Four of those attractive White Peacock (Anartia jatrophae) butterflies of the family Nymphalidae were also seen in Transect A.
This butterfly is pictured on the cover of "Butterflies Through Binoculars" by Jeffrey Glassberg, Marc Minno and John Calhoun.
The White Peacock has a wingspan of up to 2.75  inches.  The caterpillar of the white peacock butterfly eats water hyssop. Adults like Plumbago flower nectar. Their favorite habitat is is wide open land.  

In the afternoon we hosted 16 volunteers and two staff members from the Florida Museum of Natural History Butterfly Rainforest / University of Florida.  They enjoyed a powerpoint presentation by Rick Edwards of his own photographs of butterflies observed at the GTM NERR.  All of these photos were taken during our monthly FBMN surveys.  
The visitors were also treated to a walk of our Transect A along the Guana River estuary.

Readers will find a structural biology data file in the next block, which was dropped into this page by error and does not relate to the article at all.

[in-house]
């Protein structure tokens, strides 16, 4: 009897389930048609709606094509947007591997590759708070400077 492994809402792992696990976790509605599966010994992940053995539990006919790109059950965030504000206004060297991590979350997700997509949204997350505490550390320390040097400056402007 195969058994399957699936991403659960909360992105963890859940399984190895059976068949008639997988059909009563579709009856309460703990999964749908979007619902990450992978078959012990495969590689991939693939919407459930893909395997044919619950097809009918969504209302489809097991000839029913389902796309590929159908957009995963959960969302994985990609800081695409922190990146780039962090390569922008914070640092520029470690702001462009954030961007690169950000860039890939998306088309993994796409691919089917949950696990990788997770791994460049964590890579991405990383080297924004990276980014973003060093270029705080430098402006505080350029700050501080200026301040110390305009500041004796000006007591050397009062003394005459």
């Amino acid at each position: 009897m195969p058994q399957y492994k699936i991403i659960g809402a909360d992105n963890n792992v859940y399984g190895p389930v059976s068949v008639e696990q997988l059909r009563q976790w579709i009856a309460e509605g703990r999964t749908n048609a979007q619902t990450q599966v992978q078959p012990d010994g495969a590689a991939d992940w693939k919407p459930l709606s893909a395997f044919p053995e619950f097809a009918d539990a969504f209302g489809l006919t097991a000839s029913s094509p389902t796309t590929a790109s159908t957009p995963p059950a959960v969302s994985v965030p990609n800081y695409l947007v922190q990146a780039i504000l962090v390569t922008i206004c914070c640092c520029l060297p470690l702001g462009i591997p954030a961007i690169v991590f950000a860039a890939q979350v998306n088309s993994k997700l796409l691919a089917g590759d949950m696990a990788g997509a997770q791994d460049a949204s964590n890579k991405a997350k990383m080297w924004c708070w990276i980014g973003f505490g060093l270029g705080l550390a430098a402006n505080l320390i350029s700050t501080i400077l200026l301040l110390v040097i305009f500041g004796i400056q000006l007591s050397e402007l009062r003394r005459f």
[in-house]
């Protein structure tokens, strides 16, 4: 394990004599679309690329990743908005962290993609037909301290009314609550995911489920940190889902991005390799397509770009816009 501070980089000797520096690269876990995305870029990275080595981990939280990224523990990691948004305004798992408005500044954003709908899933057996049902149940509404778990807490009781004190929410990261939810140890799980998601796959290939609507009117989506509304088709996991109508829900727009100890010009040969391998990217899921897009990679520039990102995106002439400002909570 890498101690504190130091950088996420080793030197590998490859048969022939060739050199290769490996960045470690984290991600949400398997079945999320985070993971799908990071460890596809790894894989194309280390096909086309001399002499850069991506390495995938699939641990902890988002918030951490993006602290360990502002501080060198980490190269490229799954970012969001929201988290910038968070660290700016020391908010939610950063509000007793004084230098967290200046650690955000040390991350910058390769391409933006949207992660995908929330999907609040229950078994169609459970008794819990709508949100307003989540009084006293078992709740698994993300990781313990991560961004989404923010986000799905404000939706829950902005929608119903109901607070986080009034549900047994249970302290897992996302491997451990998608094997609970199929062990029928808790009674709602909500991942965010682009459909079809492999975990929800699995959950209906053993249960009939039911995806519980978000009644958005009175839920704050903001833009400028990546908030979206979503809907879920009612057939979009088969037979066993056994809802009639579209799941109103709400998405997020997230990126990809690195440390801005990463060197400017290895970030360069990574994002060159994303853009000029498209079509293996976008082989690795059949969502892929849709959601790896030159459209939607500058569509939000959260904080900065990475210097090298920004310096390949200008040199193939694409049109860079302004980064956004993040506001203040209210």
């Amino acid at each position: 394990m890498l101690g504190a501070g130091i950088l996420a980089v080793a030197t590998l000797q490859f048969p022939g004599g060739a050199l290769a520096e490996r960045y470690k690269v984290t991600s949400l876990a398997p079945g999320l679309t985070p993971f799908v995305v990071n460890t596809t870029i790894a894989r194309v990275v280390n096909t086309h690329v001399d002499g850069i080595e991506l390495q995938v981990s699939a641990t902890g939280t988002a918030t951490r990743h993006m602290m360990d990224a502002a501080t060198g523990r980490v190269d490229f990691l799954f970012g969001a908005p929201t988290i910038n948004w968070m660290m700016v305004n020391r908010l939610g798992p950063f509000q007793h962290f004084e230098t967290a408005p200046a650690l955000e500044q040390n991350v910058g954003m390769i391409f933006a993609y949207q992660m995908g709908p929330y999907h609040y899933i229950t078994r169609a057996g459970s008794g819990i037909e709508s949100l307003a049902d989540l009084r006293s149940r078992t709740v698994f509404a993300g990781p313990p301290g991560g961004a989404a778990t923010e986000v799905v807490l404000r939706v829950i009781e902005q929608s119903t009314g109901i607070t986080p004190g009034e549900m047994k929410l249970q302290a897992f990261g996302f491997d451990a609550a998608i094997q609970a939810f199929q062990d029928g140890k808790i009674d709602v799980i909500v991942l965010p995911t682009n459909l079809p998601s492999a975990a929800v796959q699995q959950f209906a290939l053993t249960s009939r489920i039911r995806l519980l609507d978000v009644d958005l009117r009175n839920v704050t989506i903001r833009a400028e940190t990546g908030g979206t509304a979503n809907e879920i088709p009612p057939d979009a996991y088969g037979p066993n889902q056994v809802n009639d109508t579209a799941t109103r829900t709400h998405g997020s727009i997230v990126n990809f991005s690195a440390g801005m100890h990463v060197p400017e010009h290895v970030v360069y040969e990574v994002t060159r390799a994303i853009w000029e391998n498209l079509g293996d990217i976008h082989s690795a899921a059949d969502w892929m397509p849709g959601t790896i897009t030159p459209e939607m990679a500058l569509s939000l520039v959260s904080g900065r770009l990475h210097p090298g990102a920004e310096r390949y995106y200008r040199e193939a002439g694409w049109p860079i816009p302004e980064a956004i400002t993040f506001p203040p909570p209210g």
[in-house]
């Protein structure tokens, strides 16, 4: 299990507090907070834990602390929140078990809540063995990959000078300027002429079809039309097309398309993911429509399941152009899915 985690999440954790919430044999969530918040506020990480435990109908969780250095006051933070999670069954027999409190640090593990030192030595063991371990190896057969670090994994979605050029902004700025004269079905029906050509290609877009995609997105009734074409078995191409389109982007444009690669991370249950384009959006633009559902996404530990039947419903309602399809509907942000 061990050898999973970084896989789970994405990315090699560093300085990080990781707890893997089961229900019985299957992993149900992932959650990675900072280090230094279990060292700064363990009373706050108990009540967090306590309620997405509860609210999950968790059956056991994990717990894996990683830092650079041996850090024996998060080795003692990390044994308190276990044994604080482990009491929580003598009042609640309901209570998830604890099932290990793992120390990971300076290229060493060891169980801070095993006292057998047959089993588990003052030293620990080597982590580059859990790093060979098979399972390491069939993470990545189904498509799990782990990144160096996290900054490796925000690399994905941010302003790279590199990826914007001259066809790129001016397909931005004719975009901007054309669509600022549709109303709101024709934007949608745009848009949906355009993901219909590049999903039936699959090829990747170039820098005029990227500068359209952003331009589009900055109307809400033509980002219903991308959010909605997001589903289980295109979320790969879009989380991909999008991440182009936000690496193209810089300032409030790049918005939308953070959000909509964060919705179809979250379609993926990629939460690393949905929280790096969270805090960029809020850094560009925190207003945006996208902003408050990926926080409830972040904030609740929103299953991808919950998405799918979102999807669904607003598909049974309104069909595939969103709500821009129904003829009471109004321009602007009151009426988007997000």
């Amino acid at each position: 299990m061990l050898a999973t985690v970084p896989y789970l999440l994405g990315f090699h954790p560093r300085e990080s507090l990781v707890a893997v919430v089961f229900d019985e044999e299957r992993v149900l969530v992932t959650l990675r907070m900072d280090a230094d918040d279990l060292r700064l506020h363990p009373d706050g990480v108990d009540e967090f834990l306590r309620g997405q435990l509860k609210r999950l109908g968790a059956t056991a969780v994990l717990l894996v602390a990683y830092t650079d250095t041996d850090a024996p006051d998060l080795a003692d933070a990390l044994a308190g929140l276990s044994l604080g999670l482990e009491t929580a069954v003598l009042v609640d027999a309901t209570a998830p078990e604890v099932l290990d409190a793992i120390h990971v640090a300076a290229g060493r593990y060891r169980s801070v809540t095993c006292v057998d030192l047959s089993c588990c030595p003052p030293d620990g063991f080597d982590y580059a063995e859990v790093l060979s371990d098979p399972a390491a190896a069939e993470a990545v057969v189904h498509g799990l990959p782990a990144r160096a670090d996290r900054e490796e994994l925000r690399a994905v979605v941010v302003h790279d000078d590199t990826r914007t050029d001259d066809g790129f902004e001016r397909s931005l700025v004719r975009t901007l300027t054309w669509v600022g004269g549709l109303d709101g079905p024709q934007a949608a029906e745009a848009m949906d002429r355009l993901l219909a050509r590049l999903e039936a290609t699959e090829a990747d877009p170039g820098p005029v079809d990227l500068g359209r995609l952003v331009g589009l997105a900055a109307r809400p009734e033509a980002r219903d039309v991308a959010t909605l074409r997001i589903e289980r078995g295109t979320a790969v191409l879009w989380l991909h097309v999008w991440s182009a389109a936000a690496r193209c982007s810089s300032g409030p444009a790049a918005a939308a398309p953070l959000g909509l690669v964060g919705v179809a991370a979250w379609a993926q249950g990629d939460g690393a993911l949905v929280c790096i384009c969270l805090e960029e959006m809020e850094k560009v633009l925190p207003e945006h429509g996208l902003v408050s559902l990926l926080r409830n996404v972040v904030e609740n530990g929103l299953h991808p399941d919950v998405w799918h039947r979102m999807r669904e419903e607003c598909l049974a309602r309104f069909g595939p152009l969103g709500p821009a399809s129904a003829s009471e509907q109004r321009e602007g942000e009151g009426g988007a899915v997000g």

Kudos to our volunteers who helped to provide this experience on a hot September afternoon!

After a few days of scattered heavy rain and winds, on August 20 we were fortunate to see a variety of butterfly species, although few in number of each species were observed (a total of only 40 butterflies of eighteen different species).  We welcomed a new member of the group Liz Rourke, and we thank her for providing the photos below of skippers and a little blue seen in Transect A. 
Photographing butterflies requires patience but it is certainly rewarding!

Fiery Skipper (Hylephila phyleus)